An alarming routine

I didn’t think back to school and realise this was how it worked and change my life, I just set my phone alarm to go off at 0645 so that I could get up and feel the cats before they howled the house down or woke us both up with their pestering.

The alarm goes off, I stagger downstairs in my Oodie (something I didn’t think I’d ever actually wear but is actually brilliant), pour them biscuits into the assortment of feeders, make a cup of tea and settle in with whatever the latest improving book I’ve trying until the next alarm goes off at 0745.

0745 gives me 15 minutes to put the coffee of, have a slice of toast and stagger back upstairs to sort though my inbox. There’s another alarm at 0755 in case I’m dawdling or choose to read ten minute more book and skip coffee. By the time I’ve read and flagged my inbox (I might write that up some day), it’s time to head off for ablutions and a second cuppa.

The same is true of my lunchtime. I really try to take an hour, which is easier when you’re at home because you’ve got space to do something, rather than lurking in a break room or (the worst) going back to your desk and reading the internet.

12:00 my alarm goes off and I make something to eat and settle in for 30 minutes or so of colouring in (yes, I know how painfully hipster this sounds, but it’s meditative and comforting), or pottering round the garden pulling up weeds and grazing on soft fruit, or reading a book (generally not the current improving one, more likely some hard sci-fi). 12:50 and the alarm goes again and I know I’ve got ten minutes to tidy up, make a brew and head back to the office.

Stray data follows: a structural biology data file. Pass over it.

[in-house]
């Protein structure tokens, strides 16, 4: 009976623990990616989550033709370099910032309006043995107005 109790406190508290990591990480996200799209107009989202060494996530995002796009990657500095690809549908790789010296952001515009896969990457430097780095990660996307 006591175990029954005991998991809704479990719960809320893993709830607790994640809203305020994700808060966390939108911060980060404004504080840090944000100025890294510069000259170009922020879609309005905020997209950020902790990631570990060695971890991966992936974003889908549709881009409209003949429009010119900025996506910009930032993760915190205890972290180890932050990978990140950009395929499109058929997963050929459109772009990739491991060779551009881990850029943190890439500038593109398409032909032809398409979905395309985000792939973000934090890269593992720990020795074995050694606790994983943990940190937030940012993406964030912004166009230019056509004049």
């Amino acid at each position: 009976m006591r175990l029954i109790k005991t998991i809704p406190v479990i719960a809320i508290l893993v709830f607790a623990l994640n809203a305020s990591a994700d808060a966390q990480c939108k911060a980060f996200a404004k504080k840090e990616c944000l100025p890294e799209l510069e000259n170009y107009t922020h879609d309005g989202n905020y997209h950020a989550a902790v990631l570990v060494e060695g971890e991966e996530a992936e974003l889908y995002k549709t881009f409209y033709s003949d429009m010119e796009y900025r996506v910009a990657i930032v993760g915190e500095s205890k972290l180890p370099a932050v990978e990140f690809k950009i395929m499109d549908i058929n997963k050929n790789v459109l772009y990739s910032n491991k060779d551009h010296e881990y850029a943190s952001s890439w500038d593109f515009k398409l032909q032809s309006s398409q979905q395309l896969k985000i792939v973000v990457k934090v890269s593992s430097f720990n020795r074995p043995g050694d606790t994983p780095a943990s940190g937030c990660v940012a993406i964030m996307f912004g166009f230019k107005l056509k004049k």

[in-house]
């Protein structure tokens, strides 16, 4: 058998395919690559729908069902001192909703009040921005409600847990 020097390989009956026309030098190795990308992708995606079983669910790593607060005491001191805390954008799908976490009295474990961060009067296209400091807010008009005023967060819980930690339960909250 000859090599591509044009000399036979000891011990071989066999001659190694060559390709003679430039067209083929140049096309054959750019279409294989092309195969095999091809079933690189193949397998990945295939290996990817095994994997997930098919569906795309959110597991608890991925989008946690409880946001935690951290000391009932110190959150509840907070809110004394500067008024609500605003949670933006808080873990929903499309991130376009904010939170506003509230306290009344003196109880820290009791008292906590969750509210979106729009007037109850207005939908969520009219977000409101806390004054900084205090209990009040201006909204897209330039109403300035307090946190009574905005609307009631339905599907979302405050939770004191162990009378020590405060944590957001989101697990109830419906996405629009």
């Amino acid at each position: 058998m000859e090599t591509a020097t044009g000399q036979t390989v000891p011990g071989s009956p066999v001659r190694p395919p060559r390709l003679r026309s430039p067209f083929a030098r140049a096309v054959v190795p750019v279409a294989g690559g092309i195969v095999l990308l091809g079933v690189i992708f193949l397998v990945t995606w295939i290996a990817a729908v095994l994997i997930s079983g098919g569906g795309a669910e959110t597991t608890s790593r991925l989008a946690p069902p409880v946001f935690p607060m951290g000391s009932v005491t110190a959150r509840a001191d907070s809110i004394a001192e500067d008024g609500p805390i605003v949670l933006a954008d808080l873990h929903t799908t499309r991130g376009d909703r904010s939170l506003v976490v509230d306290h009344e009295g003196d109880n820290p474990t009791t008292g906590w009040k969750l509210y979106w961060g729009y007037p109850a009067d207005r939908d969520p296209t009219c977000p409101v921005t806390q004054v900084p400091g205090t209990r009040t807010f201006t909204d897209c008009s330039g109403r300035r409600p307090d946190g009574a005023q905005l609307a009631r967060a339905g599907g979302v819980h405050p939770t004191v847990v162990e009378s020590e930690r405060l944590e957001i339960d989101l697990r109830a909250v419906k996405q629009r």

Let the clock take the strain

By setting alarms, and more specifically alarms that are 5 or 10 minutes before a thing is due, I’ve found I stop looking at my watch phone natch) and so really get into the thing I’m doing and thus get more out of it.

A little bit like the Pomodoro technique, I know I don’t have anything else I have to do until that alarm goes, and once it goes I’m not late for the next thing. I can relax into colouring in, to enjoy the time in the sun or book, and not be semi-nervously checking my phone every 5 minute and then noticing there’s a notification, and then opening Twitter, and then not really picking the book up again, or having to re-read a page. If I need to be somewhere, the bell will ring.

The book

The alarm clock works well for me, Monday to Friday, outside of office hours. Inside office hours, I’ve tried to change my working practices to be calendar driven, not inbox driven. I still work 8+ hours a day, but I don’t let work rule every hour between 0800 and 1800 (which is 10 hours, not 8).

More colouring in

Many years ago I read an excellent piece by Lara Hogan about defragging your calendar to reduce manager energy drain and I return to it every so often. The technique of using colours to show the mental type of work worked well for me for a while, but I got out of the habit. One this it did help me do was start to push my day by what was int he book, not who was shouting loudest.